Imane Ayissi paid tribute to ancestral wardrobes — and to the female form — with a celebration of draping and layering inspired by the wrapped cloth worn in many parts of Africa, exploring “the link between the body and the cloth,” he said.
The Cameroon-born designer often juxtaposes traditional dress fabrics like satin and taffeta with ancestral crafts from across Africa. Here, he brought the two together as a coherent whole.
More from WWD
In black or vivid jewel tones, he wrapped layers of satin and taffeta around his models. Wide pants and pencil skirts were the backdrop for the tone-on-tone layered silhouettes. Wide strips of fabric formed dramatic offset bodices with train and bow details, accentuating bare shoulders, while draping provided voluminous peplums and bustles, highlighting the waist or hips. This was the backdrop against which he set his celebration of African crafts.
He incorporated Kente fabric in a striking combination of pencil skirt and cropped, collarless jacket with kimono sleeves, or as the bottom half of a halter dress.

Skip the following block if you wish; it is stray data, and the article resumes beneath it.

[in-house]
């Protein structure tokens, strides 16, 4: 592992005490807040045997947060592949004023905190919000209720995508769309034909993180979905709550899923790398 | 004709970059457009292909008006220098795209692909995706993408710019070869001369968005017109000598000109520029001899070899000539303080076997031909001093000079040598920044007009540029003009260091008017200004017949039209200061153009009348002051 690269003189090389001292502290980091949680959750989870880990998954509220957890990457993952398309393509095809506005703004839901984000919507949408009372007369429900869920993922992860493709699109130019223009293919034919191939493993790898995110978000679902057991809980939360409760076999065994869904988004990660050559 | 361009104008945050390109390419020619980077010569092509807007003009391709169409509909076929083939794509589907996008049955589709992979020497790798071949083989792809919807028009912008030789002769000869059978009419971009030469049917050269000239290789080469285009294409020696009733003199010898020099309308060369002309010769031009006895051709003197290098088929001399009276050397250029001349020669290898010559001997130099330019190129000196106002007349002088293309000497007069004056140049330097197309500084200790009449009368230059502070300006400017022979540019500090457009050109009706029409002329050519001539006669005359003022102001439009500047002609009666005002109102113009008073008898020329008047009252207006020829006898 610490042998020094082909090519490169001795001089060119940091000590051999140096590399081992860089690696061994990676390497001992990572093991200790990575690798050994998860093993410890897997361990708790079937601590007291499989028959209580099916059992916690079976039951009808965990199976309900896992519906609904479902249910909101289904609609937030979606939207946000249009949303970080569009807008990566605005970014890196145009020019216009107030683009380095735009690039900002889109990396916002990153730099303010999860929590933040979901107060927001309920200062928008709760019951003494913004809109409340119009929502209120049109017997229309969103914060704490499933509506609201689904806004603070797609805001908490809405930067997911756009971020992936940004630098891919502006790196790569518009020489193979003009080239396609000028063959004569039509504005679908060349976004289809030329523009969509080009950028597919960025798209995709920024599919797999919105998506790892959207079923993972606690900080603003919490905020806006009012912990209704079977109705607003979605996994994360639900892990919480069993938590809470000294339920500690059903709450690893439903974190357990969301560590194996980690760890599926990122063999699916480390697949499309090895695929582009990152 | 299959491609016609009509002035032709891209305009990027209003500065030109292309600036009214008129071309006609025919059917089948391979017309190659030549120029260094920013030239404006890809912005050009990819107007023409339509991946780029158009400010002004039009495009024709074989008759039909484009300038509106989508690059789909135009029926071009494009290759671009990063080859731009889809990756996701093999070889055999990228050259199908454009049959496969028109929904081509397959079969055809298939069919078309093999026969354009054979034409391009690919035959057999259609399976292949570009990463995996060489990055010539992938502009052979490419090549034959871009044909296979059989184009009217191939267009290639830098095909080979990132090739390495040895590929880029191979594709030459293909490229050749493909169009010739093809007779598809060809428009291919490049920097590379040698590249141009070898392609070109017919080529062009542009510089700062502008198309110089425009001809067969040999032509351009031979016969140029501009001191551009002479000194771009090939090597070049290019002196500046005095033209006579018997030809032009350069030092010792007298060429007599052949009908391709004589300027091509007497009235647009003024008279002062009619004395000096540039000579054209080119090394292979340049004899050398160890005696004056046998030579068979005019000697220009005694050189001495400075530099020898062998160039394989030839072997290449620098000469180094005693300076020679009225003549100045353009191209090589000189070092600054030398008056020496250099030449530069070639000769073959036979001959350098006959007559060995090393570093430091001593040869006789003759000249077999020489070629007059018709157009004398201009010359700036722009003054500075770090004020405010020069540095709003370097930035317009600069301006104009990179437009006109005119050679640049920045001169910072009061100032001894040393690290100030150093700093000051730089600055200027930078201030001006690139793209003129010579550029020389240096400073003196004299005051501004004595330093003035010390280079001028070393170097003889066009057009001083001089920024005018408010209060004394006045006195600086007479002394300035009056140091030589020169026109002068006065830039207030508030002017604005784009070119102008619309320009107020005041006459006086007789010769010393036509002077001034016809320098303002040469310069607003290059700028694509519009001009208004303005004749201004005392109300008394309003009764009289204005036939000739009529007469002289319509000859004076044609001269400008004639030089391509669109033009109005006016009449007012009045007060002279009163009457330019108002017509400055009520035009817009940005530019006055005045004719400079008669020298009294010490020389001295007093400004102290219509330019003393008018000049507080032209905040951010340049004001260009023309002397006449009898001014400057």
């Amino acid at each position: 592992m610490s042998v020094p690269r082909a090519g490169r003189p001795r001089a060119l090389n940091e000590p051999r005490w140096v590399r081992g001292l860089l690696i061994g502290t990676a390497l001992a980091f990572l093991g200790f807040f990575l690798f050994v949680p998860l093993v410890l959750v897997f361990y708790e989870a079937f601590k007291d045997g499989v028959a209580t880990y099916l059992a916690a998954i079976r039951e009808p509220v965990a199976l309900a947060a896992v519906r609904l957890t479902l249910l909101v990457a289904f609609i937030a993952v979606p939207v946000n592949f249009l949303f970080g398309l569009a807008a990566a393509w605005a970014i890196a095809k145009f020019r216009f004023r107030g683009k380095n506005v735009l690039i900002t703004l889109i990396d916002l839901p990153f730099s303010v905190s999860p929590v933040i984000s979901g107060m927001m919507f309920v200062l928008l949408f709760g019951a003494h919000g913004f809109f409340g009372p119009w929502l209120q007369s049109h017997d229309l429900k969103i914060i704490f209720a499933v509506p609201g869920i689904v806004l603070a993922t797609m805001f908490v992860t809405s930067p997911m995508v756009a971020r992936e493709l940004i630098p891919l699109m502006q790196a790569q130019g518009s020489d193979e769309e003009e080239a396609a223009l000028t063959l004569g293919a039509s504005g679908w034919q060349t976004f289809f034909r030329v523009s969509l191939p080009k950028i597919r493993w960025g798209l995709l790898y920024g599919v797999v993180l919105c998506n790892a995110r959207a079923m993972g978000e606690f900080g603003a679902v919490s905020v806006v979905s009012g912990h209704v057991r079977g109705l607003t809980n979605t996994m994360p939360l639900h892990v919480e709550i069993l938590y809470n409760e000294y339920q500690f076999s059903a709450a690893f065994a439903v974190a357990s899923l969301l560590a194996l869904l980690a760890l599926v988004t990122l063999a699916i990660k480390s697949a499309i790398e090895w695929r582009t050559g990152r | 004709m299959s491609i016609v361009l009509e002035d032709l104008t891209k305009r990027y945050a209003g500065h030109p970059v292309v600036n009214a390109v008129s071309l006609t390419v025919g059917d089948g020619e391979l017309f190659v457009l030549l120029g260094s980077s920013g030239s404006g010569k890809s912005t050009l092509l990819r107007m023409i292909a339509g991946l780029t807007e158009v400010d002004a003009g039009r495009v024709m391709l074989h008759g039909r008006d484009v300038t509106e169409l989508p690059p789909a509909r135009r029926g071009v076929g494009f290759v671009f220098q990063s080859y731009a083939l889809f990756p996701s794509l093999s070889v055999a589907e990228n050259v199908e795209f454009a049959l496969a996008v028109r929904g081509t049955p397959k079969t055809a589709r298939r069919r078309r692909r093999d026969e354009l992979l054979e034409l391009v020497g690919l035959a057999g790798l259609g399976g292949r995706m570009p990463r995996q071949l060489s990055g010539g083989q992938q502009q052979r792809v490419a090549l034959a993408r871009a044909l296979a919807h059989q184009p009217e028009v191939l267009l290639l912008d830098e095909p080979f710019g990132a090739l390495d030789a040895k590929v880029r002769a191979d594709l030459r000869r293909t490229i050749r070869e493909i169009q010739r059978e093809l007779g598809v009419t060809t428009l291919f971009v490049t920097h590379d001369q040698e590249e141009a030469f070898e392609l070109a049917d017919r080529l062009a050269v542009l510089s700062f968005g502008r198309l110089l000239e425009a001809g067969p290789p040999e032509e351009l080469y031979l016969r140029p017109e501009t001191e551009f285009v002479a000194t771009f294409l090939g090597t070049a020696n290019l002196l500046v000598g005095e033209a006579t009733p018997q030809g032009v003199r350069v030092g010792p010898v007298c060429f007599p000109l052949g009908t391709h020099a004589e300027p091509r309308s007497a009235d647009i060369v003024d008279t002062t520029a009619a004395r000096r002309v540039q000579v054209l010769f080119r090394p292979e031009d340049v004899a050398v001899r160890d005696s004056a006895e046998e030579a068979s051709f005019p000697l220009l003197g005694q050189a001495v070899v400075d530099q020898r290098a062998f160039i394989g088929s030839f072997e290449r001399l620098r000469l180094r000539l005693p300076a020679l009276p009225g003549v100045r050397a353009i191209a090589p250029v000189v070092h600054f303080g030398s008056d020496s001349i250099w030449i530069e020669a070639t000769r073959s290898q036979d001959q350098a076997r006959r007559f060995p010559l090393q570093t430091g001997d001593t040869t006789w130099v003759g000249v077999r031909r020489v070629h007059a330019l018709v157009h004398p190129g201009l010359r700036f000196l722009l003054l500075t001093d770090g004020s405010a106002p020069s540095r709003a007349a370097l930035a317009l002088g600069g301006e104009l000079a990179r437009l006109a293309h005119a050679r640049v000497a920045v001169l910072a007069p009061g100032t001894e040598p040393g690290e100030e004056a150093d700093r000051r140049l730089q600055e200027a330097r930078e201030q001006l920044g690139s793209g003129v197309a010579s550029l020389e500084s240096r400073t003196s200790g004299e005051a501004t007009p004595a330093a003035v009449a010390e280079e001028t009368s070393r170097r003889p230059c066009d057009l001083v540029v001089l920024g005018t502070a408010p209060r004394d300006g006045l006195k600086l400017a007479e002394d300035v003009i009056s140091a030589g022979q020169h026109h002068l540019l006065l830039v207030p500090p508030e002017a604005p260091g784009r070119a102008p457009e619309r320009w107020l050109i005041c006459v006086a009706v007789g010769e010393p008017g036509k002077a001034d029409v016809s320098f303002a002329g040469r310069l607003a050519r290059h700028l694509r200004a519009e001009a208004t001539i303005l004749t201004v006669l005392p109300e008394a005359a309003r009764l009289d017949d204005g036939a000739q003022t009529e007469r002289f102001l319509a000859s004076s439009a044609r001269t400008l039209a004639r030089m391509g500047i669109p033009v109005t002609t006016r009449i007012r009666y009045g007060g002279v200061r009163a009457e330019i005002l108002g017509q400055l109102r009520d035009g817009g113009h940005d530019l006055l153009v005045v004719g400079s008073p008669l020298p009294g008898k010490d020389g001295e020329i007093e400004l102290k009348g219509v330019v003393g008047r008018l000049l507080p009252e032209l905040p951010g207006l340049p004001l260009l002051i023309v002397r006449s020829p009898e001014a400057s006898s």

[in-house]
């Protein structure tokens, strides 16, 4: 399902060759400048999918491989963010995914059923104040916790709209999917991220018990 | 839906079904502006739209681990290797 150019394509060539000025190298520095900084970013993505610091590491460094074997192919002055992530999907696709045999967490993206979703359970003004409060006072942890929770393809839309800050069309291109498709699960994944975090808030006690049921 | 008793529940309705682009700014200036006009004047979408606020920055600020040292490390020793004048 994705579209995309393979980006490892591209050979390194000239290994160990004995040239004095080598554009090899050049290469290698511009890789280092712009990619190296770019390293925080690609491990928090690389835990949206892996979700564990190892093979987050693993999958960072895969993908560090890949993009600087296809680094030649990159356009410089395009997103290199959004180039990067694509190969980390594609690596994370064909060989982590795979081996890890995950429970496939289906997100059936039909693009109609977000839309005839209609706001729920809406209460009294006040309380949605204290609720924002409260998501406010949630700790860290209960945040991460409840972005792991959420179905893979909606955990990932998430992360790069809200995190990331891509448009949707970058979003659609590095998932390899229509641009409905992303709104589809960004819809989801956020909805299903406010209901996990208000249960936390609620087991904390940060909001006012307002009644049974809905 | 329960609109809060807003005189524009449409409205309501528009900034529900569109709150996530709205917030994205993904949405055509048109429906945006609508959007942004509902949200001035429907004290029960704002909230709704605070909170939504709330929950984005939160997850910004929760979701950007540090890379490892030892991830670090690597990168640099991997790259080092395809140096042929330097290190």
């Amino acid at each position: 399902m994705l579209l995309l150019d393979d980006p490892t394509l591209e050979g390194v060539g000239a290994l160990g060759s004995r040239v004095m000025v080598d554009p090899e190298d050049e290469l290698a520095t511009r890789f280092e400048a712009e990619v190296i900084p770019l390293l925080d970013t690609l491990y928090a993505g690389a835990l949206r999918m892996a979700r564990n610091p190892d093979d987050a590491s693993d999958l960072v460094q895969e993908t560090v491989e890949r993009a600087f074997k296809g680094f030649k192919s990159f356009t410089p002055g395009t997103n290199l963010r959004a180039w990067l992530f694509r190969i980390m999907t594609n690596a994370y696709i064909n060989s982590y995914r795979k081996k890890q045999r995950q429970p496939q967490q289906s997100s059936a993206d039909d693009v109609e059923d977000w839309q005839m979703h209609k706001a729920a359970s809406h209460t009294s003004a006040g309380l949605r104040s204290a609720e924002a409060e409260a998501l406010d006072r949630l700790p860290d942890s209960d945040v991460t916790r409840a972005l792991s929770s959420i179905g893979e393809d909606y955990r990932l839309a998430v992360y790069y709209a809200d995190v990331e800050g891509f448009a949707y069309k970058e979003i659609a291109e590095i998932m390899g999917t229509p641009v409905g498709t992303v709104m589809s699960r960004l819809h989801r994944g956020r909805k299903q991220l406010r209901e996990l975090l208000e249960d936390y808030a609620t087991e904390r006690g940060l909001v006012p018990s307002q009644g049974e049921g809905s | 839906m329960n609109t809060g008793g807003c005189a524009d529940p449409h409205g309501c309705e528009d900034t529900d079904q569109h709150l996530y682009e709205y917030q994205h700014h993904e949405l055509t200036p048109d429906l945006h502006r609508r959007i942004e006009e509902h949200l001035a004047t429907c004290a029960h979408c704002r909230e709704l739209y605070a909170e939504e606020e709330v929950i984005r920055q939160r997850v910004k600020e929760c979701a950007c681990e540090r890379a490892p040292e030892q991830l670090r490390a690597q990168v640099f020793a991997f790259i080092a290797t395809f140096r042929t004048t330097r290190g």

Rough-dyed, bandage-like strips of the traditional woven textile — their width determined by the hand looms they are made on — were transformed into simplistically poetic gowns that had been stitched together directly on live models, their graphic bodices revealing the skin beneath, their skirts like giant fringes in motion on the runway.
Raffia, another of Ayissi’s signatures, was less present and more impactful. It formed a cape and skirt on one vivid fuchsia number, or graphic bow-like bundles spliced across the front of a scarlet minidress. Elsewhere, he adorned his bodices with circles of fabric centered by buttons, a signature he began playing with a couple of seasons ago, or with 3D appliqué flowers made with tree bark.
Launch Gallery: Imane Ayiassi Couture Spring 2024
Best of WWD